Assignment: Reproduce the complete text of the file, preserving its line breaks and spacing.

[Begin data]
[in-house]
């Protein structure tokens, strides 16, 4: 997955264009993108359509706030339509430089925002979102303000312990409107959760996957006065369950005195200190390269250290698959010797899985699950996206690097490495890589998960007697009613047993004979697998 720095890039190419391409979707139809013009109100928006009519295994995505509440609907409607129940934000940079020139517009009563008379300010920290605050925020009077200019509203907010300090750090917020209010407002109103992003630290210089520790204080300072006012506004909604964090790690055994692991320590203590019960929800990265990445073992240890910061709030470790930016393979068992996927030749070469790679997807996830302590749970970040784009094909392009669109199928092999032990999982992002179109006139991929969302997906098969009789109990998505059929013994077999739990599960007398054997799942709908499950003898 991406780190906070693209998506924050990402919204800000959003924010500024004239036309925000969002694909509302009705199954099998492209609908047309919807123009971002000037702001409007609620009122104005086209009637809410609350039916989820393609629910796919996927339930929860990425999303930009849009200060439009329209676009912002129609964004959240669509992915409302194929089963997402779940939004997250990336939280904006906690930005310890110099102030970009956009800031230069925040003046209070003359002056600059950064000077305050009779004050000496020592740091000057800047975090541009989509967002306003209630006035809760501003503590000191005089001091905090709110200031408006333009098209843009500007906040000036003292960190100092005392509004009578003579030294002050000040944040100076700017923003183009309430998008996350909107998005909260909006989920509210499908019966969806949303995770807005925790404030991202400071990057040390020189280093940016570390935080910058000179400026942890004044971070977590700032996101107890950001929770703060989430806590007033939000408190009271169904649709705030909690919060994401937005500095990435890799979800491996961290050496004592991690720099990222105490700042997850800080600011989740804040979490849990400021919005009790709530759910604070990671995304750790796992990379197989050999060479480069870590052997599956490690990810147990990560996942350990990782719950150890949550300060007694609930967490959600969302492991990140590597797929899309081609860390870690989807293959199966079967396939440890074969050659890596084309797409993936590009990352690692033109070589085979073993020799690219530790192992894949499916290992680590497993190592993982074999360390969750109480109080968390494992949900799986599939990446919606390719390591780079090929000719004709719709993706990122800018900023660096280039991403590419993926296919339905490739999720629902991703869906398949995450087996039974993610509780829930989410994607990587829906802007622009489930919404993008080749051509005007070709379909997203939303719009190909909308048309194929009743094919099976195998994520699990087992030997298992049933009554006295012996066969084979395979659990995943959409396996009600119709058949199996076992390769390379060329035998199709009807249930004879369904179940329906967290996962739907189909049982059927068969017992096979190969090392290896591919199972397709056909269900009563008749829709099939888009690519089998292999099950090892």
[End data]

[in-house]
């Protein structure tokens, strides 16, 4: 997955264009993108359509706030339509430089925002979102303000312990409107959760996957006065369950005195200190390269250290698959010797899985699950996206690097490495890589998960007697009613047993004979697998 720095890039190419391409979707139809013009109100928006009519295994995505509440609907409607129940934000940079020139517009009563008379300010920290605050925020009077200019509203907010300090750090917020209010407002109103992003630290210089520790204080300072006012506004909604964090790690055994692991320590203590019960929800990265990445073992240890910061709030470790930016393979068992996927030749070469790679997807996830302590749970970040784009094909392009669109199928092999032990999982992002179109006139991929969302997906098969009789109990998505059929013994077999739990599960007398054997799942709908499950003898 991406780190906070693209998506924050990402919204800000959003924010500024004239036309925000969002694909509302009705199954099998492209609908047309919807123009971002000037702001409007609620009122104005086209009637809410609350039916989820393609629910796919996927339930929860990425999303930009849009200060439009329209676009912002129609964004959240669509992915409302194929089963997402779940939004997250990336939280904006906690930005310890110099102030970009956009800031230069925040003046209070003359002056600059950064000077305050009779004050000496020592740091000057800047975090541009989509967002306003209630006035809760501003503590000191005089001091905090709110200031408006333009098209843009500007906040000036003292960190100092005392509004009578003579030294002050000040944040100076700017923003183009309430998008996350909107998005909260909006989920509210499908019966969806949303995770807005925790404030991202400071990057040390020189280093940016570390935080910058000179400026942890004044971070977590700032996101107890950001929770703060989430806590007033939000408190009271169904649709705030909690919060994401937005500095990435890799979800491996961290050496004592991690720099990222105490700042997850800080600011989740804040979490849990400021919005009790709530759910604070990671995304750790796992990379197989050999060479480069870590052997599956490690990810147990990560996942350990990782719950150890949550300060007694609930967490959600969302492991990140590597797929899309081609860390870690989807293959199966079967396939440890074969050659890596084309797409993936590009990352690692033109070589085979073993020799690219530790192992894949499916290992680590497993190592993982074999360390969750109480109080968390494992949900799986599939990446919606390719390591780079090929000719004709719709993706990122800018900023660096280039991403590419993926296919339905490739999720629902991703869906398949995450087996039974993610509780829930989410994607990587829906802007622009489930919404993008080749051509005007070709379909997203939303719009190909909308048309194929009743094919099976195998994520699990087992030997298992049933009554006295012996066969084979395979659990995943959409396996009600119709058949199996076992390769390379060329035998199709009807249930004879369904179940329906967290996962739907189909049982059927068969017992096979190969090392290896591919199972397709056909269900009563008749829709099939888009690519089998292999099950090892």